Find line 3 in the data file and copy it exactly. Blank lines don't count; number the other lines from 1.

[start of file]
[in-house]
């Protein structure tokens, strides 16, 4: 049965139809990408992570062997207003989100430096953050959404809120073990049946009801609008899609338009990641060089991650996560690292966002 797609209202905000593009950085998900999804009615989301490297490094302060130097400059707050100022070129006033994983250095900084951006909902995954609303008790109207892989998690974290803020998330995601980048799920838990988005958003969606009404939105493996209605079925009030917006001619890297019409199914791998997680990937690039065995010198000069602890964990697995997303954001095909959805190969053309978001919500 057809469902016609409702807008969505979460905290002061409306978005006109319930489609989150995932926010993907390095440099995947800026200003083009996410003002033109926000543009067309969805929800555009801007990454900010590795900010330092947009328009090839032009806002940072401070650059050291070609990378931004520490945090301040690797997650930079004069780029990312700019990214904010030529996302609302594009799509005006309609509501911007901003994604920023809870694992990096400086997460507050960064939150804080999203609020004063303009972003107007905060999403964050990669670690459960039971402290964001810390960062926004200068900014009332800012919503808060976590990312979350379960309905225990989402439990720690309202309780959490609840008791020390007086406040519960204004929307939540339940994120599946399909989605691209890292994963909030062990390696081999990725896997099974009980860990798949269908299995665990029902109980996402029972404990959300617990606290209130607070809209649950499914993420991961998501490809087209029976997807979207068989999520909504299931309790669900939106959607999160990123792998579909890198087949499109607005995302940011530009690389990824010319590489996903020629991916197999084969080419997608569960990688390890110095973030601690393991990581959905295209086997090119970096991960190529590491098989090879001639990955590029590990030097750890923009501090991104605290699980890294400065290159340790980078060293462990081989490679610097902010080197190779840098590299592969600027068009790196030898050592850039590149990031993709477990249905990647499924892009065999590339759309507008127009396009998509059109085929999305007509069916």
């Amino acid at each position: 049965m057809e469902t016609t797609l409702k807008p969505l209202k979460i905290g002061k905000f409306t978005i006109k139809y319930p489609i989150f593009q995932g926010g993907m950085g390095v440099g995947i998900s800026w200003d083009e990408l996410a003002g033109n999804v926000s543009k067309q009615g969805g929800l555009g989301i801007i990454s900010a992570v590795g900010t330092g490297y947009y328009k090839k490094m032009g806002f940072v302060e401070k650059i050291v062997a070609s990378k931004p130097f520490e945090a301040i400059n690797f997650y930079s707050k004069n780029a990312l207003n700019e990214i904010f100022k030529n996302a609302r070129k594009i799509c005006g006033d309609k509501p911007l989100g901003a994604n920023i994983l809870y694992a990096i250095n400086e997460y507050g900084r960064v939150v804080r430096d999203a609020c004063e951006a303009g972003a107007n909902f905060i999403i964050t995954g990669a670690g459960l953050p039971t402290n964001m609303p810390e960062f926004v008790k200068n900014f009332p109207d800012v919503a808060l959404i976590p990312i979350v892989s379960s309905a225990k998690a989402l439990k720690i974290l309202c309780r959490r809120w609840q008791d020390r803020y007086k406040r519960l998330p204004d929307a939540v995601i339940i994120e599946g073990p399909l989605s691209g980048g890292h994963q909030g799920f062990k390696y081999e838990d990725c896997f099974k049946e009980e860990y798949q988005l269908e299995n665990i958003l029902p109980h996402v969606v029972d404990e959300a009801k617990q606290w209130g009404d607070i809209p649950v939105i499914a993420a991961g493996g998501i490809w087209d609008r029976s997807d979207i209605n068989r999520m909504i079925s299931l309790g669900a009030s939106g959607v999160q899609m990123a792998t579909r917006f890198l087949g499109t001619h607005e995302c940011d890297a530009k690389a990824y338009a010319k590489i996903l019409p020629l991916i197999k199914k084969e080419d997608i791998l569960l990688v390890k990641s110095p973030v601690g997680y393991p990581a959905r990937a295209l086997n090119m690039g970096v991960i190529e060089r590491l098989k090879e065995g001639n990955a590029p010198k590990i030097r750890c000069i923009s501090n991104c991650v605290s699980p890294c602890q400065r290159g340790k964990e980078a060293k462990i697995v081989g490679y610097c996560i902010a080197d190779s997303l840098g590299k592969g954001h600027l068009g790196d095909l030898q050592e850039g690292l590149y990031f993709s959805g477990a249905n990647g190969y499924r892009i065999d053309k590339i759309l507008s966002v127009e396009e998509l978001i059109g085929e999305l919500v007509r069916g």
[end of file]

């Amino acid at each position: 049965m057809e469902t016609t797609l409702k807008p969505l209202k979460i905290g002061k905000f409306t978005i006109k139809y319930p489609i989150f593009q995932g926010g993907m950085g390095v440099g995947i998900s800026w200003d083009e990408l996410a003002g033109n999804v926000s543009k067309q009615g969805g929800l555009g989301i801007i990454s900010a992570v590795g900010t330092g490297y947009y328009k090839k490094m032009g806002f940072v302060e401070k650059i050291v062997a070609s990378k931004p130097f520490e945090a301040i400059n690797f997650y930079s707050k004069n780029a990312l207003n700019e990214i904010f100022k030529n996302a609302r070129k594009i799509c005006g006033d309609k509501p911007l989100g901003a994604n920023i994983l809870y694992a990096i250095n400086e997460y507050g900084r960064v939150v804080r430096d999203a609020c004063e951006a303009g972003a107007n909902f905060i999403i964050t995954g990669a670690g459960l953050p039971t402290n964001m609303p810390e960062f926004v008790k200068n900014f009332p109207d800012v919503a808060l959404i976590p990312i979350v892989s379960s309905a225990k998690a989402l439990k720690i974290l309202c309780r959490r809120w609840q008791d020390r803020y007086k406040r519960l998330p204004d929307a939540v995601i339940i994120e599946g073990p399909l989605s691209g980048g890292h994963q909030g799920f062990k390696y081999e838990d990725c896997f099974k049946e009980e860990y798949q988005l269908e299995n665990i958003l029902p109980h996402v969606v029972d404990e959300a009801k617990q606290w209130g009404d607070i809209p649950v939105i499914a993420a991961g493996g998501i490809w087209d609008r029976s997807d979207i209605n068989r999520m909504i079925s299931l309790g669900a009030s939106g959607v999160q899609m990123a792998t579909r917006f890198l087949g499109t001619h607005e995302c940011d890297a530009k690389a990824y338009a010319k590489i996903l019409p020629l991916i197999k199914k084969e080419d997608i791998l569960l990688v390890k990641s110095p973030v601690g997680y393991p990581a959905r990937a295209l086997n090119m690039g970096v991960i190529e060089r590491l098989k090879e065995g001639n990955a590029p010198k590990i030097r750890c000069i923009s501090n991104c991650v605290s699980p890294c602890q400065r290159g340790k964990e980078a060293k462990i697995v081989g490679y610097c996560i902010a080197d190779s997303l840098g590299k592969g954001h600027l068009g790196d095909l030898q050592e850039g690292l590149y990031f993709s959805g477990a249905n990647g190969y499924r892009i065999d053309k590339i759309l507008s966002v127009e396009e998509l978001i059109g085929e999305l919500v007509r069916g």